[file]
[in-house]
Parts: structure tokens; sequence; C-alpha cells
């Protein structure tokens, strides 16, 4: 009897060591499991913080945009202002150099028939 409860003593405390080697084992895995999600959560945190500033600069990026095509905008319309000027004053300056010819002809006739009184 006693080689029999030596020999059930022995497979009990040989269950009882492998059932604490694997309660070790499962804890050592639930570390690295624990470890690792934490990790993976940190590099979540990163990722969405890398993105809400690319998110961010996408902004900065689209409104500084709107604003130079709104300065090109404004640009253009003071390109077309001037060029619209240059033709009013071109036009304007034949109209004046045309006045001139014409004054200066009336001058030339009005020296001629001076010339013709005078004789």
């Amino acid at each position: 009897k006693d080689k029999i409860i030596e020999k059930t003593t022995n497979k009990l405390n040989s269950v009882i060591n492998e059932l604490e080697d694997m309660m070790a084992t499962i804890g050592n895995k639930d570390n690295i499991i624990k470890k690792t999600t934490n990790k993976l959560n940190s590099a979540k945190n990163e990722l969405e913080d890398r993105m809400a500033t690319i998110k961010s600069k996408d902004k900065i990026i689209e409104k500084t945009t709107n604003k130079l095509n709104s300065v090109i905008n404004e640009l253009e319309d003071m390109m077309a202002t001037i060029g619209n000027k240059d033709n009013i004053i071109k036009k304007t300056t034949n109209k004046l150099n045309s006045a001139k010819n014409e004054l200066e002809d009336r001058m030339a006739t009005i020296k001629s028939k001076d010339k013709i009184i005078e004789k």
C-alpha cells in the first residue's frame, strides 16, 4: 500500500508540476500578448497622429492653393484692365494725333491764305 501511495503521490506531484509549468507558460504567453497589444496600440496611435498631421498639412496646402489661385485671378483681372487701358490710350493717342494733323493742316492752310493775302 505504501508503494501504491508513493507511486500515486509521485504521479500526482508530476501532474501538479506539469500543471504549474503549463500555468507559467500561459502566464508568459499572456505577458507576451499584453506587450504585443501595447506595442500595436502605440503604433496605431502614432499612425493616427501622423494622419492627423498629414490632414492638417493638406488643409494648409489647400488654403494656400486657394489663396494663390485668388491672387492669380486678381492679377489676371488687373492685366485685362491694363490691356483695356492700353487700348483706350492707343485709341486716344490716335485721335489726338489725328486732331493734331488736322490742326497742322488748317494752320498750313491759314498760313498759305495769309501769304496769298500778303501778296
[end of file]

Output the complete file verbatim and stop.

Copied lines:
[in-house]
Parts: structure tokens; sequence; C-alpha cells
């Protein structure tokens, strides 16, 4: 009897060591499991913080945009202002150099028939 409860003593405390080697084992895995999600959560945190500033600069990026095509905008319309000027004053300056010819002809006739009184 006693080689029999030596020999059930022995497979009990040989269950009882492998059932604490694997309660070790499962804890050592639930570390690295624990470890690792934490990790993976940190590099979540990163990722969405890398993105809400690319998110961010996408902004900065689209409104500084709107604003130079709104300065090109404004640009253009003071390109077309001037060029619209240059033709009013071109036009304007034949109209004046045309006045001139014409004054200066009336001058030339009005020296001629001076010339013709005078004789």
């Amino acid at each position: 009897k006693d080689k029999i409860i030596e020999k059930t003593t022995n497979k009990l405390n040989s269950v009882i060591n492998e059932l604490e080697d694997m309660m070790a084992t499962i804890g050592n895995k639930d570390n690295i499991i624990k470890k690792t999600t934490n990790k993976l959560n940190s590099a979540k945190n990163e990722l969405e913080d890398r993105m809400a500033t690319i998110k961010s600069k996408d902004k900065i990026i689209e409104k500084t945009t709107n604003k130079l095509n709104s300065v090109i905008n404004e640009l253009e319309d003071m390109m077309a202002t001037i060029g619209n000027k240059d033709n009013i004053i071109k036009k304007t300056t034949n109209k004046l150099n045309s006045a001139k010819n014409e004054l200066e002809d009336r001058m030339a006739t009005i020296k001629s028939k001076d010339k013709i009184i005078e004789k």
C-alpha cells in the first residue's frame, strides 16, 4: 500500500508540476500578448497622429492653393484692365494725333491764305 501511495503521490506531484509549468507558460504567453497589444496600440496611435498631421498639412496646402489661385485671378483681372487701358490710350493717342494733323493742316492752310493775302 505504501508503494501504491508513493507511486500515486509521485504521479500526482508530476501532474501538479506539469500543471504549474503549463500555468507559467500561459502566464508568459499572456505577458507576451499584453506587450504585443501595447506595442500595436502605440503604433496605431502614432499612425493616427501622423494622419492627423498629414490632414492638417493638406488643409494648409489647400488654403494656400486657394489663396494663390485668388491672387492669380486678381492679377489676371488687373492685366485685362491694363490691356483695356492700353487700348483706350492707343485709341486716344490716335485721335489726338489725328486732331493734331488736322490742326497742322488748317494752320498750313491759314498760313498759305495769309501769304496769298500778303501778296